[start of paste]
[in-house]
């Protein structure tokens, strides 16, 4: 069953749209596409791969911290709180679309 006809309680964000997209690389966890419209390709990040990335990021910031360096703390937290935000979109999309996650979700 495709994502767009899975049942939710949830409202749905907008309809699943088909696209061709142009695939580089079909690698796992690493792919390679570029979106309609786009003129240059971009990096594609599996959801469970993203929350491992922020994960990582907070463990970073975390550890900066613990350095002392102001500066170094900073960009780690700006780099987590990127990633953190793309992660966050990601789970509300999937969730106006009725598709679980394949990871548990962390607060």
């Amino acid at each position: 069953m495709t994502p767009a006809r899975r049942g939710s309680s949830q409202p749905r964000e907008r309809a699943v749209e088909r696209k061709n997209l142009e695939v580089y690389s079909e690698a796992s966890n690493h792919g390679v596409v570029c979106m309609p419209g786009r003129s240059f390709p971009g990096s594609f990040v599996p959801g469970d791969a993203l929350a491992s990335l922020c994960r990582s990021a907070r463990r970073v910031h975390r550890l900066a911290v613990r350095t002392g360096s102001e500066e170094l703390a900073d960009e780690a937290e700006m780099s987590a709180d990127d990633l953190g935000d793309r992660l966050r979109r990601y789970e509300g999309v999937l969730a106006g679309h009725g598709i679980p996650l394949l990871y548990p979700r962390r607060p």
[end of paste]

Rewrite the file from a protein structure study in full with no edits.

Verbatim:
[in-house]
């Protein structure tokens, strides 16, 4: 069953749209596409791969911290709180679309 006809309680964000997209690389966890419209390709990040990335990021910031360096703390937290935000979109999309996650979700 495709994502767009899975049942939710949830409202749905907008309809699943088909696209061709142009695939580089079909690698796992690493792919390679570029979106309609786009003129240059971009990096594609599996959801469970993203929350491992922020994960990582907070463990970073975390550890900066613990350095002392102001500066170094900073960009780690700006780099987590990127990633953190793309992660966050990601789970509300999937969730106006009725598709679980394949990871548990962390607060």
């Amino acid at each position: 069953m495709t994502p767009a006809r899975r049942g939710s309680s949830q409202p749905r964000e907008r309809a699943v749209e088909r696209k061709n997209l142009e695939v580089y690389s079909e690698a796992s966890n690493h792919g390679v596409v570029c979106m309609p419209g786009r003129s240059f390709p971009g990096s594609f990040v599996p959801g469970d791969a993203l929350a491992s990335l922020c994960r990582s990021a907070r463990r970073v910031h975390r550890l900066a911290v613990r350095t002392g360096s102001e500066e170094l703390a900073d960009e780690a937290e700006m780099s987590a709180d990127d990633l953190g935000d793309r992660l966050r979109r990601y789970e509300g999309v999937l969730a106006g679309h009725g598709i679980p996650l394949l990871y548990p979700r962390r607060p």